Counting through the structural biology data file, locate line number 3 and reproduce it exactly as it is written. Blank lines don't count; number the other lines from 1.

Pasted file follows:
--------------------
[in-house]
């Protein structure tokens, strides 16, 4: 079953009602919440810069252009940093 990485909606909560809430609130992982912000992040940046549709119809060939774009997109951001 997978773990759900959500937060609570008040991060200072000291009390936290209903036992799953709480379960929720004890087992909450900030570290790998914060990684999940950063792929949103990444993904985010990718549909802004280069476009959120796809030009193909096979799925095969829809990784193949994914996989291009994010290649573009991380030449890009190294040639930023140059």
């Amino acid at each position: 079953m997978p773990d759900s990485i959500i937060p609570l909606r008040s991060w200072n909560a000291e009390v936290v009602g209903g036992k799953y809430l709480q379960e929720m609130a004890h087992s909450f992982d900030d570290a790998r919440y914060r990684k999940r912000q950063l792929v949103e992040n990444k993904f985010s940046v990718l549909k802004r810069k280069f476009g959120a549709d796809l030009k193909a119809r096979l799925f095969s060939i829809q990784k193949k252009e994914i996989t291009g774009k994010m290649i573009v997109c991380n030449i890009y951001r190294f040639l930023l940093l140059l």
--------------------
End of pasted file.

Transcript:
């Amino acid at each position: 079953m997978p773990d759900s990485i959500i937060p609570l909606r008040s991060w200072n909560a000291e009390v936290v009602g209903g036992k799953y809430l709480q379960e929720m609130a004890h087992s909450f992982d900030d570290a790998r919440y914060r990684k999940r912000q950063l792929v949103e992040n990444k993904f985010s940046v990718l549909k802004r810069k280069f476009g959120a549709d796809l030009k193909a119809r096979l799925f095969s060939i829809q990784k193949k252009e994914i996989t291009g774009k994010m290649i573009v997109c991380n030449i890009y951001r190294f040639l930023l940093l140059l």